In the midterms, it’s (still) the economy, stupid

 


File: Job seekers line up outside at Choice Career Fairs' New York career fair at the Holiday Inn Midtown in New York, U.S., on Tuesday, May 13, 2014. Photographer: Craig Warga/Bloomberg

The economy is the top issue driving those likeliest to vote to cast ballots this fall, according to a new survey released Wednesday that tested a handful of matters to see how voters would respond. That's good news for Republicans, who voters rate more strongly than Democrats on the issue.

In the George Washington University Battleground Poll, 24 percent of likely voters say the economy is the top issue for them. The economy outpaces behavior of your member of Congress (15 percent); Obamacare (13 percent); feelings about President Obama (10 percent); Social Security and Medicare (10 percent); and women's issues (5 percent).

Likely voters feel Republicans could do a better job addressing economic concerns than Democrats, by 49-42 percent. Obama's approval rating on the economy is under water, with 54 percent disapproving of his performance and 44 percent approving.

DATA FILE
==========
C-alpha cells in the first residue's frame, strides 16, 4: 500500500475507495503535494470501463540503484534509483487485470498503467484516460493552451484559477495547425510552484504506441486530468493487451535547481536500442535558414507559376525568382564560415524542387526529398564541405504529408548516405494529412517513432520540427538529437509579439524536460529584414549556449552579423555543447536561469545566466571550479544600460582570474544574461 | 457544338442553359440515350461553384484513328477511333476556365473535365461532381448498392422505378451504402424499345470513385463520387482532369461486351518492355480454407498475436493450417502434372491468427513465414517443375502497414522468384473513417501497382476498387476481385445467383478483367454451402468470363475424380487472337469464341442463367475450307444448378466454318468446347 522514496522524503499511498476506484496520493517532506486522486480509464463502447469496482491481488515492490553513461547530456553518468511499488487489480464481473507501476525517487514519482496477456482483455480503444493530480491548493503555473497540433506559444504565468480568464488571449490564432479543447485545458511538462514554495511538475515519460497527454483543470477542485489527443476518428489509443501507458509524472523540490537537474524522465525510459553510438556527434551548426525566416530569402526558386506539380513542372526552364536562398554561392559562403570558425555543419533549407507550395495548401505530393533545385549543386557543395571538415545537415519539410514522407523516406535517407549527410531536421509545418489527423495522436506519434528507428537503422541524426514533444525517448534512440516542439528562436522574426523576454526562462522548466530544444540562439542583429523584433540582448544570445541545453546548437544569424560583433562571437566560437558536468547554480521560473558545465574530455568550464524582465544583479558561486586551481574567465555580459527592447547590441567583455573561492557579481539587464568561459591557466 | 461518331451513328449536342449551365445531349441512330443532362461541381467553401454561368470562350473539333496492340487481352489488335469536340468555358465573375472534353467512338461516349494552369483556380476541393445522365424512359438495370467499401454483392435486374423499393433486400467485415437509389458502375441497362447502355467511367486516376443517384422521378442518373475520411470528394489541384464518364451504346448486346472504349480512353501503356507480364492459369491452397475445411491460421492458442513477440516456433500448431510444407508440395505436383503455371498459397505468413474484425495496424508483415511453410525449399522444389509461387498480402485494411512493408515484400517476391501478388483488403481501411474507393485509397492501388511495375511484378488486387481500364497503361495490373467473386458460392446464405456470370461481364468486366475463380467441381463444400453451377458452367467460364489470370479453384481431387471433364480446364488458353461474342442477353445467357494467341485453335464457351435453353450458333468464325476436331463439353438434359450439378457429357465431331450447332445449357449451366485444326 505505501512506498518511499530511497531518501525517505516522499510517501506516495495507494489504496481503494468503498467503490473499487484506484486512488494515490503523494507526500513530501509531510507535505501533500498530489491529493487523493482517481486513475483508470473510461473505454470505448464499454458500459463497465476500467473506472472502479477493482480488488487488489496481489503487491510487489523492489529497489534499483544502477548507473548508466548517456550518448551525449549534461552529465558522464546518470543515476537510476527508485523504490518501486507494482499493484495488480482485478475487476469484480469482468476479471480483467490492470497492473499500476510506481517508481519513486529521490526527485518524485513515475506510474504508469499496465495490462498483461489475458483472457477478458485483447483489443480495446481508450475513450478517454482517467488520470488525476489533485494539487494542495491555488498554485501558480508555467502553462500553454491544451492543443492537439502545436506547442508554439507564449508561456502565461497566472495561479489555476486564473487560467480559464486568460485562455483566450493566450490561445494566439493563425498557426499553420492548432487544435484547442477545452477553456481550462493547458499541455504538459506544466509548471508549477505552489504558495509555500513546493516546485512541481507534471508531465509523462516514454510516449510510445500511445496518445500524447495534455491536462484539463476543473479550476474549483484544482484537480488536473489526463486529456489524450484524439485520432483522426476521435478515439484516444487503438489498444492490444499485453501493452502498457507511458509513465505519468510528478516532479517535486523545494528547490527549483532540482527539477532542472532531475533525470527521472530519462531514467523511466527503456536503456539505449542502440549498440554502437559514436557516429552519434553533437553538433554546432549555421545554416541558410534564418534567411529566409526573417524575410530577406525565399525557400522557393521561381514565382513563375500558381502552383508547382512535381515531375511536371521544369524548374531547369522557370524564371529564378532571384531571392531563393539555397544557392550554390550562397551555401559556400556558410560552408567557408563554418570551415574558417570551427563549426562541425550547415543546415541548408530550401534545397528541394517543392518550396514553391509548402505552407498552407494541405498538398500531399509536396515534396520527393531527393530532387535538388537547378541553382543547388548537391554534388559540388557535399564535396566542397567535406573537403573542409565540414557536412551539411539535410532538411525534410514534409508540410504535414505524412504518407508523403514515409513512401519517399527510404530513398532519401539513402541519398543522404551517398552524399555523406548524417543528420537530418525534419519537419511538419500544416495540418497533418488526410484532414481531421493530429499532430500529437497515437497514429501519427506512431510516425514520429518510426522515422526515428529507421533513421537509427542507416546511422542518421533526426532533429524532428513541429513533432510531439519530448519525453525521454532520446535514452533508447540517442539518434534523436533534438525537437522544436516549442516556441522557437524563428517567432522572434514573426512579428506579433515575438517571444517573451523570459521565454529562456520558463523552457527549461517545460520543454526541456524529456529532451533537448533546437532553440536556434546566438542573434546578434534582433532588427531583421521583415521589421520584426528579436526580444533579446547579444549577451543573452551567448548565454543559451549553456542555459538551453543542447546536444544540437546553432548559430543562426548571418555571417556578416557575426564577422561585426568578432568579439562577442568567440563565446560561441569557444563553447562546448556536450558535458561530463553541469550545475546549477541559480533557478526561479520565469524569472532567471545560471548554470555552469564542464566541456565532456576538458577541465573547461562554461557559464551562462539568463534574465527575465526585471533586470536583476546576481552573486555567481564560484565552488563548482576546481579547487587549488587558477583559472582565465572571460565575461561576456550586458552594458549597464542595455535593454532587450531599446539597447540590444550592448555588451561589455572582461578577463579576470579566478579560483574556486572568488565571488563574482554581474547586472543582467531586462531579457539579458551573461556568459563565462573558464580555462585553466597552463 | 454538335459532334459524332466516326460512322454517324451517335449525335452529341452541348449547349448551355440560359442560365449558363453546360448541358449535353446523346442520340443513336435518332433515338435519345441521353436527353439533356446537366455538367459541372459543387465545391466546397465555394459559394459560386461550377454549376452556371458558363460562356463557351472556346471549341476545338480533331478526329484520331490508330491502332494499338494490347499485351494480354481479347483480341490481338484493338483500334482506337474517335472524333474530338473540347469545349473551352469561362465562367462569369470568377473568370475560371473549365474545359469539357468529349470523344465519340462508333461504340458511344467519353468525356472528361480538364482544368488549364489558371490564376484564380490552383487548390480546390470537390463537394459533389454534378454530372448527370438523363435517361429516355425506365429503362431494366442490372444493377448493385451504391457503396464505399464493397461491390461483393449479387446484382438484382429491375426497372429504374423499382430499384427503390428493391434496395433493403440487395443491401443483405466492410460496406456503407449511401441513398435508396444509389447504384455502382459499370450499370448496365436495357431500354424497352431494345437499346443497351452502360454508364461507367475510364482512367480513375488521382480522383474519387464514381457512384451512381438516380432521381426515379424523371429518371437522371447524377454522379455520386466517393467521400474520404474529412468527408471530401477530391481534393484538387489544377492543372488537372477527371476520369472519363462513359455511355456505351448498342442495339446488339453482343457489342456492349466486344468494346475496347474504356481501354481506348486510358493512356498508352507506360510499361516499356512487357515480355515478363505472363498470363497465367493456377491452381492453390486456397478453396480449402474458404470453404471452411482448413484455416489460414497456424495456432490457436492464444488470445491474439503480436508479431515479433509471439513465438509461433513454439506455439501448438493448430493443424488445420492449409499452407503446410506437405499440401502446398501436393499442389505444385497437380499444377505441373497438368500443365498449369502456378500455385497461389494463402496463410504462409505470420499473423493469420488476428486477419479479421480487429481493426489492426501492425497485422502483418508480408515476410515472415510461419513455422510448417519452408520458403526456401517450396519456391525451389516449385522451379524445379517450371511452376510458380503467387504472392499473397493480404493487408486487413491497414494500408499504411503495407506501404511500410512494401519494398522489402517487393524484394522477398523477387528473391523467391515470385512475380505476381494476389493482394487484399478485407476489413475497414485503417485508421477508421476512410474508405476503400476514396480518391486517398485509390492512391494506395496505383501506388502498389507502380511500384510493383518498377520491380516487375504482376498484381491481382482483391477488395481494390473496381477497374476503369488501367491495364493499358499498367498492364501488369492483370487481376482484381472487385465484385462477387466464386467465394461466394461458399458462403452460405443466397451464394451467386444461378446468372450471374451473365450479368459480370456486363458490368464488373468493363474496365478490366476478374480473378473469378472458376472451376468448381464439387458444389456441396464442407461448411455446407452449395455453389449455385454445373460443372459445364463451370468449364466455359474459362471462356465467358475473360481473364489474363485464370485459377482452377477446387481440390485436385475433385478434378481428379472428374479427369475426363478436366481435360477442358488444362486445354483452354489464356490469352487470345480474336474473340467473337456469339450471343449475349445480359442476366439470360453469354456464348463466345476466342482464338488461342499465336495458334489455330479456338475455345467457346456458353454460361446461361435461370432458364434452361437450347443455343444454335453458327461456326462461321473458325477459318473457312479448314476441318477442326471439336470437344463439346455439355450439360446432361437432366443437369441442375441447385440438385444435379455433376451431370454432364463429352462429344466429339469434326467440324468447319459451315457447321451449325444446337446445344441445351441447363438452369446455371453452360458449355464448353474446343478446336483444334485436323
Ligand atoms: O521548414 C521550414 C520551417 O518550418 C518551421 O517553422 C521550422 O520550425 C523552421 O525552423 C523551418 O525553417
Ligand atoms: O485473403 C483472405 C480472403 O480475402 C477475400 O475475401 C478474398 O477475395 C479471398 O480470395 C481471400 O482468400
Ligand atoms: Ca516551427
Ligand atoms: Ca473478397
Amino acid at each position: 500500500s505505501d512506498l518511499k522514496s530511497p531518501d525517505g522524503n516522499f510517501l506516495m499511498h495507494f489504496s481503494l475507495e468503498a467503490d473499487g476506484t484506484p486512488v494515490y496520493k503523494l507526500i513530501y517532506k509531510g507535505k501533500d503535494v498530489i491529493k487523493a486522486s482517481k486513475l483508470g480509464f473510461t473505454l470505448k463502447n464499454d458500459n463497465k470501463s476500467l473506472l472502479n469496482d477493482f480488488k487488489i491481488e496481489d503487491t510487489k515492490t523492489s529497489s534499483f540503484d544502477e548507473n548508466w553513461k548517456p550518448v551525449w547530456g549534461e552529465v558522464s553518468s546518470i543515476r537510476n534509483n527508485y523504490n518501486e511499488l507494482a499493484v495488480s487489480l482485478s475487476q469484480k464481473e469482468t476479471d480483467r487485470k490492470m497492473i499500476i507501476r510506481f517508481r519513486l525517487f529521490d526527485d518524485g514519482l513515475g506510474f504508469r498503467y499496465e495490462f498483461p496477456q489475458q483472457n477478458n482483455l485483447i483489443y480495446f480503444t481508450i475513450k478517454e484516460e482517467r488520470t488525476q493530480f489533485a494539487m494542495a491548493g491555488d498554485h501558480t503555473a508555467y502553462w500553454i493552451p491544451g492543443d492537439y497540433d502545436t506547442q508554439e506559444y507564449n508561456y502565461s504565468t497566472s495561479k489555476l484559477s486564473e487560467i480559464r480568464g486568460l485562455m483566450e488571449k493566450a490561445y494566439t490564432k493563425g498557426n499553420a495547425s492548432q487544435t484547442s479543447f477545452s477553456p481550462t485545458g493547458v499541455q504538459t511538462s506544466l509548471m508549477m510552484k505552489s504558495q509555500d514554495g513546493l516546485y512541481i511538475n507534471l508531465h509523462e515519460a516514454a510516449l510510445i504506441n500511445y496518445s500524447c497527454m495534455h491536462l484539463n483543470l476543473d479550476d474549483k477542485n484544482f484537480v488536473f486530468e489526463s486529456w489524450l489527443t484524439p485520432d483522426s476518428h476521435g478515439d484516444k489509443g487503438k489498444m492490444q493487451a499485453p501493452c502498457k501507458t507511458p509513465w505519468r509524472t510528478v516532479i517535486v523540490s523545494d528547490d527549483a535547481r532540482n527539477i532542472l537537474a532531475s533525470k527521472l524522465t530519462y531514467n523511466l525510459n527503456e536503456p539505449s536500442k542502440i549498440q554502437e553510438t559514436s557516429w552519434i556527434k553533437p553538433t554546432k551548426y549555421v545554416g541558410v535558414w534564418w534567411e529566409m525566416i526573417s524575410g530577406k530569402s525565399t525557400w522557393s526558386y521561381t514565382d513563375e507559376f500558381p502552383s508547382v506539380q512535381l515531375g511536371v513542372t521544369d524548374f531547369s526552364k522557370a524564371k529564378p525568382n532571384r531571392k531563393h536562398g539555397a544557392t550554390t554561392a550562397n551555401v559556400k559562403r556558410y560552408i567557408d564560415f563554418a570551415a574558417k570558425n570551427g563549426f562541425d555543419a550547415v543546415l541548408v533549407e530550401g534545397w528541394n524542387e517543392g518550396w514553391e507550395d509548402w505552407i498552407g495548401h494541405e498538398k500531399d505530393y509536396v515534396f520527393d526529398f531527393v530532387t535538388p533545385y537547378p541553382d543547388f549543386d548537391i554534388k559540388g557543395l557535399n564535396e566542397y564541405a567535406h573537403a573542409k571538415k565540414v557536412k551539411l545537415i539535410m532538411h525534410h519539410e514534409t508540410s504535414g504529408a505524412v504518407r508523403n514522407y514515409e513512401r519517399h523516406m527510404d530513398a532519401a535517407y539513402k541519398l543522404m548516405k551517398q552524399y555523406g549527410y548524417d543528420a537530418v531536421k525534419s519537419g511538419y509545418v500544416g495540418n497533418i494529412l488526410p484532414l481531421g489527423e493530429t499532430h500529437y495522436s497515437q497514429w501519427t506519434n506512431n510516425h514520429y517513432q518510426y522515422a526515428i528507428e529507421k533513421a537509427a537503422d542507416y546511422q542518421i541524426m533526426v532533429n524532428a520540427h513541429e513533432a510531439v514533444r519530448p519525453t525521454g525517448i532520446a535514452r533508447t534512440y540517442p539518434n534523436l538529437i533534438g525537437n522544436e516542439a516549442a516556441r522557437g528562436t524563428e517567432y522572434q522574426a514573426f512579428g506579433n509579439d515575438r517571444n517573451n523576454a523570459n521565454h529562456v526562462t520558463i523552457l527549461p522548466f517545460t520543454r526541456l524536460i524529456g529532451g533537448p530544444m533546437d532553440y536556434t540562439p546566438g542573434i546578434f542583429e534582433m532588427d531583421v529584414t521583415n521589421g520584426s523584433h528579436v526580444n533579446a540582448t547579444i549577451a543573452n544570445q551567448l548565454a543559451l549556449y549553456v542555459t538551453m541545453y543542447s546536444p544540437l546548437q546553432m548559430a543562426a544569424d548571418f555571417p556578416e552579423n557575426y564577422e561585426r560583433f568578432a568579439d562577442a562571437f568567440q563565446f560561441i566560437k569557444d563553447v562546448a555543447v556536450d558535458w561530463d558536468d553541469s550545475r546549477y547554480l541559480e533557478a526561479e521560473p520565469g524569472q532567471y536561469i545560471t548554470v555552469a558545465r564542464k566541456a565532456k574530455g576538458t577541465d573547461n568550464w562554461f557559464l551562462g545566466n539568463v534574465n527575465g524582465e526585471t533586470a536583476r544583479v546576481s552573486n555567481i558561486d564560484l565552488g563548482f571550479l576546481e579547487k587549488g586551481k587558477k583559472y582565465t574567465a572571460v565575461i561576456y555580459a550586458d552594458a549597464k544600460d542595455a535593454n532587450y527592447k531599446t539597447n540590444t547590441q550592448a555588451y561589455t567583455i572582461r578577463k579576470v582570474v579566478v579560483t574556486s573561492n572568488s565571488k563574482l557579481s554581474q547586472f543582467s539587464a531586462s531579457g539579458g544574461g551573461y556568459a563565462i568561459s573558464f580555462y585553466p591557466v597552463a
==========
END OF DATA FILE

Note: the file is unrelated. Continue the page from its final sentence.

There is a caveat: The poll asked a closed-choice question that did not include immigration and foreign affairs, two issues that are at the forefront of the national political debate.

More good news for Republicans in the poll: They hold a four-point lead on the generic ballot question -- that is, would you vote for the Republican or the Democratic candidate for Congress? In states with a competitive Senate race, Republicans lead 52 to 36 percent on the generic ballot question. 

The poll is not all bad for Democrats. They hold clear advantages over Republicans on who would do a better job standing up for the middle class (52-37) and representing middle class values (51-39).

But on the whole, Republicans should be happy with the findings. Even if Obama and the heath-care law are not the top issues for voters this fall, Republicans still appear to have the upper hand. With the Senate majority up for grabs and the House safely under GOP control, that's a very good position for the party to be in less than nine weeks from Election Day.

The GWU poll of 1,000 likely voters was conduced by a bipartisan team of pollsters from Aug. 24-28. It carries a margin of error of plus or minus 3.1 percentage points.

This post has been updated 

Sean Sullivan has covered national politics for The Washington Post since 2012.
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